What's up, Europe? Gender, media and European integration. The story of a a young Dane exploring the continent.

Monday, November 28, 2005

Dahl revisited

Two more quotes from Henrik Dahl - I can't help it! This time he is giving academia a hard time:

"If you study to become a priest you have to learn how to put on a serious face and say things with authority so that people will listen when you stand in a pulpit one day. If you study the humanities you have to learn to talk a lot because you can't really prove anything within your field."

"If you put a high school student through a university lecture he will die of boredom. That is the most vital competence of the academic: he has the ability to resist any lack of entertainment."

By the way: i forgot to add Dahl to my list of "instant understandable" scholars. No doubt, he and his observant sarcasm belong there.

Ordinary people part II

Another remarkable quote regarding tv and ordinary people - this time roughly translated from Danish:

"The drama in reality shows often stems from the non-existent self-respect of the participants. You watch these poor people who just don't know how to love themselves and you observe their struggle for honour. The dialogue is concerned with the distribution of esteem. You watch people who both have respect and lack respect for each other and that's exiting!"

- Henrik Dahl (Danish sociologist) in Delfinen

Monday, November 21, 2005

Lost in theoretical space

Damn. It seems that I - in spite of many classes at the media department - have repressed how demanding it is to read the works of media scholars. You need a dictionary of foreign words every second minute and their sentences are long and - so at least it seems to me - unnecessary complicated. I simply forgot how paradoxical it is that communication experts often fail to communicate!

Cultural thickening, problems of the extrasocietal, imagined communities, global stratification processes, refeudalization, macroframe programming, technoscapes... and a lot more that I don't even dare to think about. All this stuff is suppose to be ubiquitous but right now it's too abstract to be present in my everyday life!

Maybe my brain has shrunk? Or maybe it's filled up with political science stuff from the first two courses of this semester?

From the top of my head I can only mention two scholars from this field that have the quality of "instant understandability", namely Lars Qvortrup and Anthony Giddens. Unfortunately they're not on my curriculum list - I guess I just have to get into the habit and start spending half an hour on each page. *Sigh*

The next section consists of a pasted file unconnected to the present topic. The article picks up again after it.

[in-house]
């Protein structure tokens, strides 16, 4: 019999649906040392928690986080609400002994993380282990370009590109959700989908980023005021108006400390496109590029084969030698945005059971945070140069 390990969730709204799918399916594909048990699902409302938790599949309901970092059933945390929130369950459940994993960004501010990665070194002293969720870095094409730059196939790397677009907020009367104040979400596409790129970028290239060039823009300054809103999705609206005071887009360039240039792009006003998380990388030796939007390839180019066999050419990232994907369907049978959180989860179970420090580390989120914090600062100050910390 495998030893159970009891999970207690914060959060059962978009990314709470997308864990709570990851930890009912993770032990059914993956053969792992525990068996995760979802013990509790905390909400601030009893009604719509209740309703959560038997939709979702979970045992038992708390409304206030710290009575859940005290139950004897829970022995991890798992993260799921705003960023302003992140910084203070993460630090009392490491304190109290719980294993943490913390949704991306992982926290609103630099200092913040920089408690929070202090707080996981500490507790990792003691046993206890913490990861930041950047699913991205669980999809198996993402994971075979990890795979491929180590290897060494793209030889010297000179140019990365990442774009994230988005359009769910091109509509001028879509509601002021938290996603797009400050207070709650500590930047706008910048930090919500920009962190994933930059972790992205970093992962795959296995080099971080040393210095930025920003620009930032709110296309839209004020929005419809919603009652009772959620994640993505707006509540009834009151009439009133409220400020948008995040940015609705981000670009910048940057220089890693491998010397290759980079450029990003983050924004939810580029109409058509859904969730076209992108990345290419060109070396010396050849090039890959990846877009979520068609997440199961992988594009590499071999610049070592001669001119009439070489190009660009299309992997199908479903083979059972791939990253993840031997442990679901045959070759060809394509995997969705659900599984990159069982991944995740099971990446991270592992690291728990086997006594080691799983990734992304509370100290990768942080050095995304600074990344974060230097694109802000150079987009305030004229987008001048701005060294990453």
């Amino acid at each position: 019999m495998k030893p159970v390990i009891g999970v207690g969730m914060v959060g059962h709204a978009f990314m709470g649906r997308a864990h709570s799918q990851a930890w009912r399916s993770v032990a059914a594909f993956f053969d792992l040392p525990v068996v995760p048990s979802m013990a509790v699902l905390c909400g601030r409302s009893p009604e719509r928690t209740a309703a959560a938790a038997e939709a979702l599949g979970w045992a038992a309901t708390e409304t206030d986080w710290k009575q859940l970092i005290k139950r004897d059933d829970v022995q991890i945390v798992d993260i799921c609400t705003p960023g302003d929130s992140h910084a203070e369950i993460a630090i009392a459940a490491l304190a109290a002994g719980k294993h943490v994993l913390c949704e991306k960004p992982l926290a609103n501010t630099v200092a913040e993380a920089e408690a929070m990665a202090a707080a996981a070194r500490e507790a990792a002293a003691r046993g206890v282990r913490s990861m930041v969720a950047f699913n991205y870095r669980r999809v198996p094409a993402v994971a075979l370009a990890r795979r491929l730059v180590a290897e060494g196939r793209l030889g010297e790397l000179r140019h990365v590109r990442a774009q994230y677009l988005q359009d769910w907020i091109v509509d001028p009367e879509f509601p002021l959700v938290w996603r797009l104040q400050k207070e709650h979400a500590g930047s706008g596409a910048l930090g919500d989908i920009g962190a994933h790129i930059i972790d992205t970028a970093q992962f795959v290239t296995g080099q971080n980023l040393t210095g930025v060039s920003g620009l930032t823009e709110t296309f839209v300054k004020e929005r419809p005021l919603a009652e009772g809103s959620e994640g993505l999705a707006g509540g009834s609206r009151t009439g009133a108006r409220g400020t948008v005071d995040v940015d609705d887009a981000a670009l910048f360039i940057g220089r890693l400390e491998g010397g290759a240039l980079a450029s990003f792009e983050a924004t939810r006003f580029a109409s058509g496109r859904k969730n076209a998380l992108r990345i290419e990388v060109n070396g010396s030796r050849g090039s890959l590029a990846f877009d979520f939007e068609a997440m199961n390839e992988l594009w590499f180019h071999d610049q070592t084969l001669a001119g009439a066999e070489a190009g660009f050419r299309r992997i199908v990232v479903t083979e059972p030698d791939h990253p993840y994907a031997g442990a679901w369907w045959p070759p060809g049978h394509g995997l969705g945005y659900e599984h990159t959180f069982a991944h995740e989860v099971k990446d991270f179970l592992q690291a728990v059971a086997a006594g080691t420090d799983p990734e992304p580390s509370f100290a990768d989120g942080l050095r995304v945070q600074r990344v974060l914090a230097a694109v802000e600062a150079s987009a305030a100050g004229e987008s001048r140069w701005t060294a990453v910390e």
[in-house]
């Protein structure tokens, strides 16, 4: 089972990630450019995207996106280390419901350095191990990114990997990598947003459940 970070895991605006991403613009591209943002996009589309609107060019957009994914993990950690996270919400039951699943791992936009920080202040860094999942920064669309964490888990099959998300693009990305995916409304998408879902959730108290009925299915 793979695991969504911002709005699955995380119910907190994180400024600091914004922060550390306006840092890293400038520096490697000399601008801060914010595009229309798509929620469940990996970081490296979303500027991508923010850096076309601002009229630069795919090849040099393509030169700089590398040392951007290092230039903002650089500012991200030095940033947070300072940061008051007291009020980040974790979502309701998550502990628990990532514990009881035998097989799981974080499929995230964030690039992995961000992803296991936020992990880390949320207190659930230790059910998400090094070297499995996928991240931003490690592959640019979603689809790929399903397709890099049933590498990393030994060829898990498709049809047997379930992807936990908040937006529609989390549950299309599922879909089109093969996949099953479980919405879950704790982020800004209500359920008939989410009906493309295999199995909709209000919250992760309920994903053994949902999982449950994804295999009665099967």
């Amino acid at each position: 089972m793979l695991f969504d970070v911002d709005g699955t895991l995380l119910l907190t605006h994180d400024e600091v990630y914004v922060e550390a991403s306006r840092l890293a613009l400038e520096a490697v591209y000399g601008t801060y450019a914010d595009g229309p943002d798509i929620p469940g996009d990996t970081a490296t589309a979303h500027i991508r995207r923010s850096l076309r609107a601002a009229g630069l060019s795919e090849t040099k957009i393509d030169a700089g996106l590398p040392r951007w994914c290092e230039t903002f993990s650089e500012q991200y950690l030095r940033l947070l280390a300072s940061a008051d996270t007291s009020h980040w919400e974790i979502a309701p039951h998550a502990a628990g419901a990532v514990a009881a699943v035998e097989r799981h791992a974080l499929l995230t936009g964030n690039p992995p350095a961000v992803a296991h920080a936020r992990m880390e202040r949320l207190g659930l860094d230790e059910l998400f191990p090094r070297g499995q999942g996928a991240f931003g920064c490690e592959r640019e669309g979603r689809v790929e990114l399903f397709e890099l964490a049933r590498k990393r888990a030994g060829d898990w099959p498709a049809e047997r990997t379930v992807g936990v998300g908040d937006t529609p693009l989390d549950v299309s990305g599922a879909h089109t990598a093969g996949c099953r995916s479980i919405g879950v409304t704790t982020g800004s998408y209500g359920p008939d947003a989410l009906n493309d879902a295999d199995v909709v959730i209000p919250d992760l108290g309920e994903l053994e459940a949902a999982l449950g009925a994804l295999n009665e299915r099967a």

Thursday, November 17, 2005

Talkshows and home videos

"Ordinary people enjoy appearing on television enormously, even if they come across as mad, bad or sad. They video themselves with pride. Why? Because somehow appearing on television feels more real to them than their real lives. Rightly or wrongly, it is a vindication, a validation that they are somebody."

- Suzanne Moore (in Morley, 2000: Home Territories)

Still up for your fifteen minutes of fame?

Wednesday, November 16, 2005

They're back!

So starting today The Socialdemocrats are Denmark's biggest municipal party. I'm wondering what exactly "did it" here in Aarhus since both Nikolai Wammen and his fellow leading candidate share opinions about almost everything. Especially when it comes to student life in Aarhus: more study relevant jobs, better possibilities for internships, cheaper accomodation and so on. What will the difference be? Well - hopefully there will be less bla-bla and more action.

Another question is why the Socialdemocrats have had such a successful election nationally. Given the fact that they lost five mandates in the national election in February it is interesting to consider why they are more popular in municipal politics nine months later.

Tuesday, November 01, 2005

Achieving international standards of excellence

Tomorrow I'll attend a conference on how to improve teaching and learning at Danish universities. The conference - of course - is motivated by the desire to get a head start in the so-called global knowledge race. I'm especially looking forward to the political debate. The panel is a good mix of politicians representing a broad political spectrum (starting from the left!): The Socialist People's Party, The Social Democrats, Venstre (The Liberal Party) and The Danish People's Party. It's going to be very interesting to see what these four very different politicians will come up with. Will they, to start with, agree on the importance of the issue?